Students can design Buncees for any class and will have the opportunity to create more authentic work which represents what they can do with the language material we have covered. Creating will be a lot of fun for students and teachers. And great for doing a Twitter Chat too! Lots of great templates.

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Telegraph

Telegraph is a very easy site to publish a stand-alone web page, which can be used to create a sign, a newsletter, a journal entry, or anything as an alternative format to pen and paper or using a Word or Google Document.

It is simple to use: type in the website, add a title to it, your name and add some pictures or links to other websites and once you’re finished, you publish it and it provides you with a web address. You can easily share that link with anyone.

My students created a site to tell about a favorite trip, one to talk about sports and favorite athletes, and another some even made Mother’s Day pages and then printed them. If you’re looking for a way to have students practice simple writing skills and do so in a more digital way, I’d recommend trying Telegraph. No log-in is required and it’s very easy to use.

Quizizz

Quizziz is a fun assessment tool that continues to add more features, which makes obtaining feedback from students and providing feedback to them much easier. Some of the newer features include receiving a daily report of the Quizizz summary and being able to send parents the results of a student’s Quizizz game. (See new Quizizz features)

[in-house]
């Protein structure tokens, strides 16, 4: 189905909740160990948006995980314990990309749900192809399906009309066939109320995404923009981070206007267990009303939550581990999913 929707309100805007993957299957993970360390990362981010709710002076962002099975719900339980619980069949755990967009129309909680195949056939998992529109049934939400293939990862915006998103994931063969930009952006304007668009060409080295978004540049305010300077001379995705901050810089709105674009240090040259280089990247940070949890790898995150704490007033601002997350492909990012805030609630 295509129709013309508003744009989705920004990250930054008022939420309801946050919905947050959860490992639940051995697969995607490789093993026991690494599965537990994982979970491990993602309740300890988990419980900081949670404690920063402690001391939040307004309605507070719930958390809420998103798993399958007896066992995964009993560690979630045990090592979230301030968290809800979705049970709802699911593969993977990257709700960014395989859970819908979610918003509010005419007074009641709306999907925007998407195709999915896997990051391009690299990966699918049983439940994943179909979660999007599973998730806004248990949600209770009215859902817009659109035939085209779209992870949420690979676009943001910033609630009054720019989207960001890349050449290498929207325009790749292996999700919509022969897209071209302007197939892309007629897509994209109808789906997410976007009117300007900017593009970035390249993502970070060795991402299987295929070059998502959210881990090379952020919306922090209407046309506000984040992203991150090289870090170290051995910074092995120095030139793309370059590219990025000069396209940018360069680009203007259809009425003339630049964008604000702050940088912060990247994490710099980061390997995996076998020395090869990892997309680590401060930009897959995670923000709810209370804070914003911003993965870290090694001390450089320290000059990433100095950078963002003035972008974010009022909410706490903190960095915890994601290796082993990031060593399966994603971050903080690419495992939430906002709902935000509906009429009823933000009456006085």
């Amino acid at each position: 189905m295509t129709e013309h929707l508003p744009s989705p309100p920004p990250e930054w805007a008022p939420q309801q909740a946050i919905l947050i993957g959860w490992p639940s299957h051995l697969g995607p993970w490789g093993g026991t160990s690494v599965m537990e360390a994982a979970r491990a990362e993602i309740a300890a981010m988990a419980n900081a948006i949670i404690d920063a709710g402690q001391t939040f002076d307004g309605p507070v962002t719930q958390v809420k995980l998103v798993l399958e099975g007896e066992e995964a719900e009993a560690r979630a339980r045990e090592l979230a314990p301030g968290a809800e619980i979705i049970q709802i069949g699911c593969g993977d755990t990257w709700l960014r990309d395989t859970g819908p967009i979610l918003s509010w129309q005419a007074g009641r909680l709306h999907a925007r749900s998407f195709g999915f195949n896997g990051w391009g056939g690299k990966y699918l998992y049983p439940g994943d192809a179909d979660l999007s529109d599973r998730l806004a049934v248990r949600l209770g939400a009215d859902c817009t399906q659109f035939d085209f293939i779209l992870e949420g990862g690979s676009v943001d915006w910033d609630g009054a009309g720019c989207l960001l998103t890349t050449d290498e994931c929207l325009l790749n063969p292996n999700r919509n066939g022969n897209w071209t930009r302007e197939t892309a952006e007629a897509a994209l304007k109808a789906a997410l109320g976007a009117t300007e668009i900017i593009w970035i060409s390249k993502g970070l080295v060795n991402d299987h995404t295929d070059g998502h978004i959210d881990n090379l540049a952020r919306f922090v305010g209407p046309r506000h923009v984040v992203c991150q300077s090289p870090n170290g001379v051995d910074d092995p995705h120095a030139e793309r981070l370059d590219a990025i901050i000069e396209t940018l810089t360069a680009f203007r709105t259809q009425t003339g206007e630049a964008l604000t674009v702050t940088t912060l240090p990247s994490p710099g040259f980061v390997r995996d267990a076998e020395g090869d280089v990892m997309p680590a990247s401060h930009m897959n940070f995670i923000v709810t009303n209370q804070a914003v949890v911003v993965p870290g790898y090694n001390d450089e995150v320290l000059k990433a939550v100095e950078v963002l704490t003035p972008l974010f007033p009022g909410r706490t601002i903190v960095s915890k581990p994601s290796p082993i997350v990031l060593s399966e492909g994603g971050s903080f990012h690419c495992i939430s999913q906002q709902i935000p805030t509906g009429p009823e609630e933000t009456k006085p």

The daily summary report shows the number of Quizizz games used, number of responses, percentage correct as well as additional information. It’s nice to be able to have that data available so quickly. There is also the option to email the data directly to parents, which is great especially for communicating student progress and in a timely manner.

Quizizz is another tool which is easy to implement, you simply create your own by adding your own questions or search from the public Quizizz available and drag in the questions you want and then edit them according to your preferences.

Other benefits include the ability to either play it live or assign it as “practice” or homework. You can store your Quizizz games into Collections to find them easily, quickly build games and it has a much improved UI, and it was pretty good to begin with.

And if you create the Quizizz and do not have enough time for students to finish, no worries because when students use the same login and pin number, they can pick up right where they left off in the game.